The necessity of attaining eeconomic measures of development is validated further in two World Bank studies, A Time toChoose: Caribbean Development in the 21st Century (WB 2005a) and Towards a NewAgenda for Growth (WB 2005b) both of which highlighted the region’s unrealised economic potential. The regional neoliberal debate on development, while accepting the need for a ‘repositioning of the Caribbean withinglobalisation’ has not fully embraced the World Bank’s interpretation of Caribbean development problems and prescriptions, citing a disregard of indigenous analyses. Yet, as the ECLAC Report (2009) affirms:development strategies in the Commonwealth Caribbean have missed their targets, and its economicassessment of CARICOMhighlights the negative effects of the global economic crisis (p. 6) and places growth at the top of the list of economic performance indicators. ECLAC notes that for the period 2003-2007, GDP growth rates averaged just 3.2%. More recently, the International Monetary Fund (IMF) found that growth in Latin America and the Caribbean in 2012 was 3%, but in 2013 growth slowed to 2.6%. Slight increases are predicted for 2014 and 2015 at 3.0% and 3.3% respectively6.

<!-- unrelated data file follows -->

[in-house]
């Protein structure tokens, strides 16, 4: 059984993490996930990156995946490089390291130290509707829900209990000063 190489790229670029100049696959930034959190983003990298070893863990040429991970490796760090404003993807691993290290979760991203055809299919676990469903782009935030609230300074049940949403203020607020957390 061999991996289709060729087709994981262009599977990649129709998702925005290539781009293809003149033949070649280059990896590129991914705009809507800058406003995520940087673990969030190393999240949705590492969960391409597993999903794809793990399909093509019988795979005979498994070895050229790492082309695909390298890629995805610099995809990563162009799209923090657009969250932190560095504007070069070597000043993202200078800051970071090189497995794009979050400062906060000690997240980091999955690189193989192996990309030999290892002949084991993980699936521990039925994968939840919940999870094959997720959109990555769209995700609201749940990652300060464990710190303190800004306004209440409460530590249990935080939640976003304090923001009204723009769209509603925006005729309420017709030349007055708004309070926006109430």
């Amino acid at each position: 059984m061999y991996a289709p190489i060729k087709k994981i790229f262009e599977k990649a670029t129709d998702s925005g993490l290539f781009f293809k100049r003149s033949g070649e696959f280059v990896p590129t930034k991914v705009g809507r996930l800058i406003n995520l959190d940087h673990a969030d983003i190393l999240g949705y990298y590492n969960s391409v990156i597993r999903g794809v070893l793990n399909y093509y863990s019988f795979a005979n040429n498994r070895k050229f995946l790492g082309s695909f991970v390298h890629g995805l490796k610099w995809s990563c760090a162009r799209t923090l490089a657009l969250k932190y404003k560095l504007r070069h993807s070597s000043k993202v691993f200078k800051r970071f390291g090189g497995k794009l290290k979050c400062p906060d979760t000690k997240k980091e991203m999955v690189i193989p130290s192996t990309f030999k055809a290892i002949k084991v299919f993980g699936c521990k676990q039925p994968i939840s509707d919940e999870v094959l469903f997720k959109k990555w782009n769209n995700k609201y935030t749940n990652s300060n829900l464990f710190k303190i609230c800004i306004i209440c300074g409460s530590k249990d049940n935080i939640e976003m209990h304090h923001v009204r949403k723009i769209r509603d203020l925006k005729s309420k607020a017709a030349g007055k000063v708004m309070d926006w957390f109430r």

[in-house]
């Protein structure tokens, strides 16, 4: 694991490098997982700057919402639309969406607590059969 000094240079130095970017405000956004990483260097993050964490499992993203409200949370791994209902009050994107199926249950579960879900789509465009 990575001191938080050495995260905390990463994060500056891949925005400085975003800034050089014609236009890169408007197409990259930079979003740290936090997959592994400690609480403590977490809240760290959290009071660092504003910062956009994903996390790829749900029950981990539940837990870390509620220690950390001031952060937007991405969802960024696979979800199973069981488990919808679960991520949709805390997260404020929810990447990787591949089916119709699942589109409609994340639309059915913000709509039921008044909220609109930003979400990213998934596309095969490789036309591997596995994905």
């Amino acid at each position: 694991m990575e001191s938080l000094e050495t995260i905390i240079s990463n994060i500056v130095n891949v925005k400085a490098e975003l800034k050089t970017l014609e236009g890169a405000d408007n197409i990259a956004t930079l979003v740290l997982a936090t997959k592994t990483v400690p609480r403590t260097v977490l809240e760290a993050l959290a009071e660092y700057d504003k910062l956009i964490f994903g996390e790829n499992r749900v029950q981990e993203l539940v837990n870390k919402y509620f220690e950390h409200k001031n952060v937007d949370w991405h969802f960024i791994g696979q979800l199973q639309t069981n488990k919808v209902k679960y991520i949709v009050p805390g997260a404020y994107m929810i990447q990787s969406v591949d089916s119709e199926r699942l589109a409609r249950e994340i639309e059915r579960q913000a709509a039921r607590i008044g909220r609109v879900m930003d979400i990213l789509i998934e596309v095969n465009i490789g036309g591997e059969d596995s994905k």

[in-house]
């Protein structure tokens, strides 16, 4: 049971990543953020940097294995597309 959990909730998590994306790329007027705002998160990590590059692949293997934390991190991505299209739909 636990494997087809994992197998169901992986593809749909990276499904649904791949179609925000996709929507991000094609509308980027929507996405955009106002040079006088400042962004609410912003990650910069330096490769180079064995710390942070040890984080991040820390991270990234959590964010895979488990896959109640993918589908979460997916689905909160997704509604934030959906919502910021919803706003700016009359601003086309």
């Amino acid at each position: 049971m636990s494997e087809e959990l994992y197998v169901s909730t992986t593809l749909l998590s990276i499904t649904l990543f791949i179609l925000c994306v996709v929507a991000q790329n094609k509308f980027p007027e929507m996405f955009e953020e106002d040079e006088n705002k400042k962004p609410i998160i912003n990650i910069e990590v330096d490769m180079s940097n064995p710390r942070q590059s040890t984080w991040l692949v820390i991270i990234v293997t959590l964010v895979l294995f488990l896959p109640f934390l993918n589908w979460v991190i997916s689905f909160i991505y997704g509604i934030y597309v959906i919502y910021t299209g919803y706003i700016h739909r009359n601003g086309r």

Arguably the starting point for a discourse around a DLG as a new paradigm of development in the region is Dirlik’s1999 article, Place-based imagination: Globalism and the Politics of Place, in which therelationship between the global and the local is framed in a social and political dialectic in which place is recognised as both integral to human existence and as a counter ideology to globalisation. The claim is that ‘place-based consciousness is closely linked to, and appears as the radical other of that conspicuous phenomenon of the last decade, globalism’ (p. 151). The inference is, while globalisation changes the relationship between countries and groups, people make sense of these changes in more intimate settings in which they naturally coalesce. These settings are characteristically defined by relationships around the household, ie: localities or communities. Thus the ‘advocacy of place’ is a concern with the most appropriate means of sustaining the array of social and political relationships that define space. ‘Place-based consciousness’ in Dirlik’s (1999) view ‘reaffirms the necessity of reconstructing life from below in its very connectedness with nature’ (p. 182).